What To Eat And Drink

Lenox Coffee: Bringing Coffee Culture to Harlem

By Cyndi Amaya | June 4, 2012

Aaron Baird and Jeff Green

Opening a new business can no doubt be a challenge, but if that business has always been one of your goals in life, no matter what challenge comes your way, you’ll do whatever it takes to get the job done.

After much research followed by even more toil, Aaron Baird and Jeff Green opened Lenox Coffee on 129th and Lenox Ave last December. Open for nearly 6 months now and working past the normal headaches that come with opening your first business, Lenox Coffee has become a beloved neighborhood spot for coffee in Central Harlem.

The shops quaint and cozy atmosphere proves just what the neighborhood needed since it can always be found full of locals and even passerby tourists sipping on their signature mochas or munching on some mid-afternoon sweet treats. Artwork from Harlem artists can be seen adorning the walls, which only furthers their growing sense of community attachment.

We caught up with owner Aaron Baird to see how business was holding up and for more insight into their Harlem story. Read More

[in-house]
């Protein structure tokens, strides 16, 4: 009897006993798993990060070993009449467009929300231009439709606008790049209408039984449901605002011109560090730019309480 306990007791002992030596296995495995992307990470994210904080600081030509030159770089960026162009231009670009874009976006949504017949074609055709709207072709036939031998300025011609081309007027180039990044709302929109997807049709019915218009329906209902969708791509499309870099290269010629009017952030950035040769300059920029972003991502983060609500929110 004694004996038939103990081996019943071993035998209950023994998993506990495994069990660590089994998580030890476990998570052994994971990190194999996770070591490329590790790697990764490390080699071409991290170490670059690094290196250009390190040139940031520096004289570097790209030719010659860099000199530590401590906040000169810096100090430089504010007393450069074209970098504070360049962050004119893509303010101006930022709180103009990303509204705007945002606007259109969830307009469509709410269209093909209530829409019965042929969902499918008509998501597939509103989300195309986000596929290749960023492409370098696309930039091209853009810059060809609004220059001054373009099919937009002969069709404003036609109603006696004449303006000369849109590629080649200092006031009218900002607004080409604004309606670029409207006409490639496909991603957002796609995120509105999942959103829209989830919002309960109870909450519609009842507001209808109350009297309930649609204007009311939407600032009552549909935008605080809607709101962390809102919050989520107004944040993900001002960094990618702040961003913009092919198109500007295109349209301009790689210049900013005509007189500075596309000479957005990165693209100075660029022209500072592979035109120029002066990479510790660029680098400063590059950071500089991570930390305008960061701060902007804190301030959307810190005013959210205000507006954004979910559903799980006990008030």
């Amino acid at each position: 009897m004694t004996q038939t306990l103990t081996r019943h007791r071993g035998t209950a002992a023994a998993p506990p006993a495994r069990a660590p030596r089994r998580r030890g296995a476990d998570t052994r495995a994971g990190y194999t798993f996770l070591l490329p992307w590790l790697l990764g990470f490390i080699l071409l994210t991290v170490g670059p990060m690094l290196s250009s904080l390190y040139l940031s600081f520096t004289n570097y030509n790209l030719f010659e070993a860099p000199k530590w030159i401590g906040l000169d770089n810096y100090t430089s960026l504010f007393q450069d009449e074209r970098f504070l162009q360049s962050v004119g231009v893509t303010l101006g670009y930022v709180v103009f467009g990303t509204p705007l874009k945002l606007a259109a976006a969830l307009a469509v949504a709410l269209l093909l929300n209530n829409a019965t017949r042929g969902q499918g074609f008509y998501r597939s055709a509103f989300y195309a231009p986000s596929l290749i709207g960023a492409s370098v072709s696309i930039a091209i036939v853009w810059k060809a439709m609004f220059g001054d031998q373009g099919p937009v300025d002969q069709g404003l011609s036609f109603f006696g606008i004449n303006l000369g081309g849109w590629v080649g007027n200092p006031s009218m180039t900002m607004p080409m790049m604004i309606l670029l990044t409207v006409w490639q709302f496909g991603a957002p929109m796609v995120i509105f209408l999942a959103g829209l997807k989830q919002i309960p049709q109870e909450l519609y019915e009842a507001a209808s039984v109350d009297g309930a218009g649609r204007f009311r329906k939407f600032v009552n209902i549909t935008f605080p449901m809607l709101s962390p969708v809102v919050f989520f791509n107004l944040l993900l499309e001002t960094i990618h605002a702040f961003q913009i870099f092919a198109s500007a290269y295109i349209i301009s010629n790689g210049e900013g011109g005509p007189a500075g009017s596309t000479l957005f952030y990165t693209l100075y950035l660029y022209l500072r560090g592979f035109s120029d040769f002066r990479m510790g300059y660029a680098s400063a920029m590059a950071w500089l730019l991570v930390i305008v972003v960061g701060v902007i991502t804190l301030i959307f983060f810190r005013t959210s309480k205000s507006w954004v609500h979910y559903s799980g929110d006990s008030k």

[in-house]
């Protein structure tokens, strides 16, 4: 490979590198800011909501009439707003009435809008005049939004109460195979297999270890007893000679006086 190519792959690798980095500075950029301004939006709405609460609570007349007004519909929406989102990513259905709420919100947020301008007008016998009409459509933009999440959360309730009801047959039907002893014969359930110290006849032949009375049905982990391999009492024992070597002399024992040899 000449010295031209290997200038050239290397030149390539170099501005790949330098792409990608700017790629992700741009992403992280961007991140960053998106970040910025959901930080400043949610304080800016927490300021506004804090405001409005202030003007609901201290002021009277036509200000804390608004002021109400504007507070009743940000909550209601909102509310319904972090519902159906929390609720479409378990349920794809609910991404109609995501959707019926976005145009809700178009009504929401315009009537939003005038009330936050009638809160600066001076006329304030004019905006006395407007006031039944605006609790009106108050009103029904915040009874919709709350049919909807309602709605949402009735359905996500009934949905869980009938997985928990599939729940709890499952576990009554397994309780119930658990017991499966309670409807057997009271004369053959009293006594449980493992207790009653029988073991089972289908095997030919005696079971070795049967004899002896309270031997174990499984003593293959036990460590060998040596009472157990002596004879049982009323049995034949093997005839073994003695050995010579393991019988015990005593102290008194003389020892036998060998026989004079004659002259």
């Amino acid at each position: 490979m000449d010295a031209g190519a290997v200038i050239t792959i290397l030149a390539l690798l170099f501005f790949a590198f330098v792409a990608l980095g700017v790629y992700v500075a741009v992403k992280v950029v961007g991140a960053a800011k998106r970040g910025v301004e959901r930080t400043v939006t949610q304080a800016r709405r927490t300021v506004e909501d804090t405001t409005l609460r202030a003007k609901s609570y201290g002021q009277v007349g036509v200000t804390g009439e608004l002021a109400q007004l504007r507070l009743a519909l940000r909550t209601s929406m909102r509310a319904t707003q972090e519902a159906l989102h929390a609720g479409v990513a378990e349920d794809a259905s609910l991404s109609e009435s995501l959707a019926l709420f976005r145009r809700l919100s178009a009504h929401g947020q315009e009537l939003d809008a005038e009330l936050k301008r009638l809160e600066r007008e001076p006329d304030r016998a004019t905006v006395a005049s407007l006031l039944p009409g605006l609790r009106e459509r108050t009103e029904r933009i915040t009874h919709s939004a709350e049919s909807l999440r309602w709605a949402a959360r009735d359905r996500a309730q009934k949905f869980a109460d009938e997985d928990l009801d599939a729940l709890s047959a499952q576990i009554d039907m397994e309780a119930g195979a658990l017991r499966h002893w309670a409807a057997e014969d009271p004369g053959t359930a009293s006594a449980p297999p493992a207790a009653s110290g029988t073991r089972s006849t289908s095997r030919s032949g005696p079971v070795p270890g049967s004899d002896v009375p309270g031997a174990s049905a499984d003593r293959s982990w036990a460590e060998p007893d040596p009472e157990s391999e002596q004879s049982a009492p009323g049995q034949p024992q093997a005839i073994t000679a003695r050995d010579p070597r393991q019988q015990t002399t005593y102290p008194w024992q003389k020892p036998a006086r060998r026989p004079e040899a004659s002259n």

What To Eat And Drink

Ramen Rises in Harlem

By Jeannette Park | May 24, 2012

The interior of Jin

With the ramen trend exploding downtown, one might wonder why Jenny Ko decided to open a noodle shop on a tiny sliver of street below the elevated subway platform at 125th and Broadway. “There was lack of good Asian food up here,” says Ko, who opened Jin Ramen with Ifan Chang, Jay Huang, Deepak Rajwani and managing partner Richard Kashida in February.

Sitting inside the restaurant with its sleek stylings—the walls are wooden beams that protrude out in haphazard fashion—you can see that more than a few passerbys stop for a second look. The partners knew the particular area in Morningside Heights—Jin shares the street with laundromats, pizzerias and take-out joints—wasn’t the most obvious place to open a ramen shop but knew they could rely on the area schools to bring some built-in customers. “You’ve got Columbia and the Manhattan School of Music and college kids know about ramen,” Ko says. Kashida adds “A lot of our customers are glad we’re here because they don’t have to travel downtown for a good bowl of ramen.”

The interior of Jin

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Photo by Sudhamshu Sauces & Rubs

By Marcus Samuelsson

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About The Team

Whether it’s finding the best goat tacos in LA, spotting a well-worn vintage bag in Sweden, or interviewing the “crab man” selling seafood on a corner in Harlem, we tell stories seen from Chef Marcus Samuelsson‘s point of view. MarcusSamuelsson.com strives to create conversations about food, nutrition, culture, art, and design. We want to find Read More

Restaurants

Red Rooster Harlem
Ginny’s Supper Club
Uptown Brasserie
American Table Cafe and Bar
Kitchen and Table
American Table Brasserie and Bar
Norda
Marc Burger